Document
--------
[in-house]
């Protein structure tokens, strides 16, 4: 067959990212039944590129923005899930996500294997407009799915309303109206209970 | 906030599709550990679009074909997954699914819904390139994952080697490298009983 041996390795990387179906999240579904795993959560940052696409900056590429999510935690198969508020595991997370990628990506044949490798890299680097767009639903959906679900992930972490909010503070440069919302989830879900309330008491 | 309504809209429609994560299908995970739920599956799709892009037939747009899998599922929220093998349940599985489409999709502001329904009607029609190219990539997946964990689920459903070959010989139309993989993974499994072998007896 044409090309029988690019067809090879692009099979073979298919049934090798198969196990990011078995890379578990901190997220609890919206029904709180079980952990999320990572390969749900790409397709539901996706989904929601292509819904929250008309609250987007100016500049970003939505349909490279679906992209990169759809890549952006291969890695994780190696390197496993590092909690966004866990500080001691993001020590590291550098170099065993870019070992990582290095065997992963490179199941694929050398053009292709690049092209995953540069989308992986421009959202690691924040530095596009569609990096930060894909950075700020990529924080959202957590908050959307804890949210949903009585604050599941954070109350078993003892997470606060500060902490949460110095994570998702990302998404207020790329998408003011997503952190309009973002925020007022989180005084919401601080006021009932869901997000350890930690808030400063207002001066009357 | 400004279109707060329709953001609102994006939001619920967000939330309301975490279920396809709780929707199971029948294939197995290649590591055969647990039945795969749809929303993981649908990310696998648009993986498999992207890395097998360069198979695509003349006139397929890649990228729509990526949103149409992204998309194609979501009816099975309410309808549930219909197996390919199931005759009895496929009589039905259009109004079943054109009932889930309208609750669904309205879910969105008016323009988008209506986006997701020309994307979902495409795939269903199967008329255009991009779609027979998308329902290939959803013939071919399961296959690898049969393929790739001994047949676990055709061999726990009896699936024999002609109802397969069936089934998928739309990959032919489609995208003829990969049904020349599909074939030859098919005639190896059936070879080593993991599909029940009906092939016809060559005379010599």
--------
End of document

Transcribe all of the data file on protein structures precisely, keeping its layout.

[in-house]
């Protein structure tokens, strides 16, 4: 067959990212039944590129923005899930996500294997407009799915309303109206209970 | 906030599709550990679009074909997954699914819904390139994952080697490298009983 041996390795990387179906999240579904795993959560940052696409900056590429999510935690198969508020595991997370990628990506044949490798890299680097767009639903959906679900992930972490909010503070440069919302989830879900309330008491 | 309504809209429609994560299908995970739920599956799709892009037939747009899998599922929220093998349940599985489409999709502001329904009607029609190219990539997946964990689920459903070959010989139309993989993974499994072998007896 044409090309029988690019067809090879692009099979073979298919049934090798198969196990990011078995890379578990901190997220609890919206029904709180079980952990999320990572390969749900790409397709539901996706989904929601292509819904929250008309609250987007100016500049970003939505349909490279679906992209990169759809890549952006291969890695994780190696390197496993590092909690966004866990500080001691993001020590590291550098170099065993870019070992990582290095065997992963490179199941694929050398053009292709690049092209995953540069989308992986421009959202690691924040530095596009569609990096930060894909950075700020990529924080959202957590908050959307804890949210949903009585604050599941954070109350078993003892997470606060500060902490949460110095994570998702990302998404207020790329998408003011997503952190309009973002925020007022989180005084919401601080006021009932869901997000350890930690808030400063207002001066009357 | 400004279109707060329709953001609102994006939001619920967000939330309301975490279920396809709780929707199971029948294939197995290649590591055969647990039945795969749809929303993981649908990310696998648009993986498999992207890395097998360069198979695509003349006139397929890649990228729509990526949103149409992204998309194609979501009816099975309410309808549930219909197996390919199931005759009895496929009589039905259009109004079943054109009932889930309208609750669904309205879910969105008016323009988008209506986006997701020309994307979902495409795939269903199967008329255009991009779609027979998308329902290939959803013939071919399961296959690898049969393929790739001994047949676990055709061999726990009896699936024999002609109802397969069936089934998928739309990959032919489609995208003829990969049904020349599909074939030859098919005639190896059936070879080593993991599909029940009906092939016809060559005379010599």